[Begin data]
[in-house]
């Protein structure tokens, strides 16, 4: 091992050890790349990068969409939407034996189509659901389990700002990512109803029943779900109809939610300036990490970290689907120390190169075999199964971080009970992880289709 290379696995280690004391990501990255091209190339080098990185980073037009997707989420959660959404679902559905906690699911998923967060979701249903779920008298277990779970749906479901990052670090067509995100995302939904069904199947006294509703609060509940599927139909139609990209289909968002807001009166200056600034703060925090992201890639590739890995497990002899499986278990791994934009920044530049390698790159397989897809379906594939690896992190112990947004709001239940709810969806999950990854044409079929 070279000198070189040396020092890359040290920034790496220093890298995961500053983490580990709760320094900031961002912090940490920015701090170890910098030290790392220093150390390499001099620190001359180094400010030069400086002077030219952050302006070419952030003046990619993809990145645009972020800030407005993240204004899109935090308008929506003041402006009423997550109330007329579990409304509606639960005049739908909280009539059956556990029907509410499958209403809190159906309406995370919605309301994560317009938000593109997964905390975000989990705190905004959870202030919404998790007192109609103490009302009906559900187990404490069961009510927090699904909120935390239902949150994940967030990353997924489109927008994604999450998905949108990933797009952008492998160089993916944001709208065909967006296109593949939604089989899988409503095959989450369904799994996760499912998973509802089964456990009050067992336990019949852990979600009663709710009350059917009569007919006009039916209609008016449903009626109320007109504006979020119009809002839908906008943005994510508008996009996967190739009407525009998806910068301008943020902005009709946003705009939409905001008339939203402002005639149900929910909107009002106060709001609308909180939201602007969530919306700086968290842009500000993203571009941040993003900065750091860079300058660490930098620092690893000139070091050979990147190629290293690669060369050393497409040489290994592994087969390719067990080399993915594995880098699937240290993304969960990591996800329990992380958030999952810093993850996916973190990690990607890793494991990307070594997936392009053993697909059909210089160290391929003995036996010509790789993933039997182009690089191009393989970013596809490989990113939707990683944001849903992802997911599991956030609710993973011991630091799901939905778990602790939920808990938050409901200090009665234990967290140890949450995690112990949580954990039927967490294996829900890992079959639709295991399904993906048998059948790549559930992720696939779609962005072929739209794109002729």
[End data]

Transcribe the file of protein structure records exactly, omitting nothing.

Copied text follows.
[in-house]
């Protein structure tokens, strides 16, 4: 091992050890790349990068969409939407034996189509659901389990700002990512109803029943779900109809939610300036990490970290689907120390190169075999199964971080009970992880289709 290379696995280690004391990501990255091209190339080098990185980073037009997707989420959660959404679902559905906690699911998923967060979701249903779920008298277990779970749906479901990052670090067509995100995302939904069904199947006294509703609060509940599927139909139609990209289909968002807001009166200056600034703060925090992201890639590739890995497990002899499986278990791994934009920044530049390698790159397989897809379906594939690896992190112990947004709001239940709810969806999950990854044409079929 070279000198070189040396020092890359040290920034790496220093890298995961500053983490580990709760320094900031961002912090940490920015701090170890910098030290790392220093150390390499001099620190001359180094400010030069400086002077030219952050302006070419952030003046990619993809990145645009972020800030407005993240204004899109935090308008929506003041402006009423997550109330007329579990409304509606639960005049739908909280009539059956556990029907509410499958209403809190159906309406995370919605309301994560317009938000593109997964905390975000989990705190905004959870202030919404998790007192109609103490009302009906559900187990404490069961009510927090699904909120935390239902949150994940967030990353997924489109927008994604999450998905949108990933797009952008492998160089993916944001709208065909967006296109593949939604089989899988409503095959989450369904799994996760499912998973509802089964456990009050067992336990019949852990979600009663709710009350059917009569007919006009039916209609008016449903009626109320007109504006979020119009809002839908906008943005994510508008996009996967190739009407525009998806910068301008943020902005009709946003705009939409905001008339939203402002005639149900929910909107009002106060709001609308909180939201602007969530919306700086968290842009500000993203571009941040993003900065750091860079300058660490930098620092690893000139070091050979990147190629290293690669060369050393497409040489290994592994087969390719067990080399993915594995880098699937240290993304969960990591996800329990992380958030999952810093993850996916973190990690990607890793494991990307070594997936392009053993697909059909210089160290391929003995036996010509790789993933039997182009690089191009393989970013596809490989990113939707990683944001849903992802997911599991956030609710993973011991630091799901939905778990602790939920808990938050409901200090009665234990967290140890949450995690112990949580954990039927967490294996829900890992079959639709295991399904993906048998059948790549559930992720696939779609962005072929739209794109002729």